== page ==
In the U.S., most potential Presidential candidates write a memoir about their lives prior to declaring their candidacy. Kamala Harris published just such a book in 2018. It’s a rundown of her life until now, with strong emphasis on her personal political philosophy and work-related experience.
Along with some Litsy friends, I plan to “read the candidates” between now and my state’s primary election in 2020. The list of Democratic challengers gets longer every day, so I must get moving! Harris is a front-runner from the progressive camp, according to The Washington Post and other media. So I decided to start here. I’ll keep interspersing these candidate books throughout the year.
So, Kamala Harris. She and I were born 10 days apart, which is just incidental. However, we come from vastly different circumstances. Both of her parents are immigrants, one from Jamaica and the other from India. They were high-achieving intellectuals, and very active in the Civil Rights movement. Harris was born and raised in the San Francisco Bay Area, a bastion of said activism. (I’m an East Coast kid from a conservative family that’s been in America for generations.)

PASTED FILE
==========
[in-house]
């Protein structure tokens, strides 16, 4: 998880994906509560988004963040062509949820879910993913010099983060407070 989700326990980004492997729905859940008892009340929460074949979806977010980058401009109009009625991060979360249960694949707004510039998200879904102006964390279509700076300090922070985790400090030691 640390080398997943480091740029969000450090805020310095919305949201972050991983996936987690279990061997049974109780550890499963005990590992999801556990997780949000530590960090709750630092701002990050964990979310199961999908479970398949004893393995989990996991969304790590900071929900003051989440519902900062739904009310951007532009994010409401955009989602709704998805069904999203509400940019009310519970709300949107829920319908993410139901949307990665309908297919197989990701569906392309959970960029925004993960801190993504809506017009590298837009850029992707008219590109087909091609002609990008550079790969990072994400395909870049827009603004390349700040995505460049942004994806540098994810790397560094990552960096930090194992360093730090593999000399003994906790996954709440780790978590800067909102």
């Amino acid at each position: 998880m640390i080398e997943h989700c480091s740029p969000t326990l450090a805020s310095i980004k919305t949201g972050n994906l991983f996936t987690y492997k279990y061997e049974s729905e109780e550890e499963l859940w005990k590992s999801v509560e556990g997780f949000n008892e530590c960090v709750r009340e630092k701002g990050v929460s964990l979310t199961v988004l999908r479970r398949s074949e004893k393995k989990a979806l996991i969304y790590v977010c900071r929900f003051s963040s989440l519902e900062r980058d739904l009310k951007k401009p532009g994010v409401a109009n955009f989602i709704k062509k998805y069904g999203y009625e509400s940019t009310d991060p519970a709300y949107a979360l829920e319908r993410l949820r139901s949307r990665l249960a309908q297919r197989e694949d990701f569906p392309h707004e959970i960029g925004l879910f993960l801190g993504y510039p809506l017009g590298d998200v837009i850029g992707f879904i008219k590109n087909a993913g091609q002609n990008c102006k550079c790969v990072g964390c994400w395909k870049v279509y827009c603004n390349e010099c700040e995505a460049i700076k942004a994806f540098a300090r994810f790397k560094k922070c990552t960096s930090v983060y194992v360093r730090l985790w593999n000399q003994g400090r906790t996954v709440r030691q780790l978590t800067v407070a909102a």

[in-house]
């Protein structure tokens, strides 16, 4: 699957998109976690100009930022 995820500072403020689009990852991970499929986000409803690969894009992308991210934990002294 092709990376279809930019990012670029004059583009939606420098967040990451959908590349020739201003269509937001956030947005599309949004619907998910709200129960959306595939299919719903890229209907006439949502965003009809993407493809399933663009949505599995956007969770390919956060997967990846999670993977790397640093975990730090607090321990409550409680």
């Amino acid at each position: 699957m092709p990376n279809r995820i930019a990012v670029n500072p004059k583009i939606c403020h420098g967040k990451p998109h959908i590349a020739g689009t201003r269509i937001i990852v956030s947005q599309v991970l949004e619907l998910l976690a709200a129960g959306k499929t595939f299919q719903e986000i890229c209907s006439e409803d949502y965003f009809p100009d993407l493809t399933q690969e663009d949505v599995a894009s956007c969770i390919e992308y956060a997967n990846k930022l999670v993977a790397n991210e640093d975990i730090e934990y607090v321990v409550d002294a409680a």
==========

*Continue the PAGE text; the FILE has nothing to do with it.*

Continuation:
While she talks about her early life, especially her relationship to her mother, this book really picks up speed after she graduates from law school. It is her work experience that takes center stage. Harris was a prosecutor, first for Alameda County and then as District Attorney for San Francisco. Following that she was the state Attorney General for California, and the first woman of color to be elected U. S. Senator from California.
I think I understand Harris more after reading this book. Watching her questions during Senate hearings is a beginning. But the book lays out her positions on most of today’s big issues. And she explains the “why” behind them, as well. What she doesn’t do much is detail how she proposes to fix those problems.
She focuses on social justice issues such as community policing policy and bias / discrimination from police, prosecutors, and legislators. Women’s rights and health care are top of mind for her also. But she discusses national security and climate change just as effectively.
I listened to the audiobook for The Truths We Hold, read by the author. She should stick to her day job, but I wouldn’t want to listen to a narrator rather than the author. I liked how her lack of narration skill made the book more real, and allowed her emotions to come through. Still, she has a reading style with odd and unintended syncopation, so be prepared.
What I learned about Harris is that her progressive positions come from real-life experiences not simply political theory. She has a down-to-earth vibe, considering her education and relative privilege. I’ll continue to watch her carefully as the election cycle continues.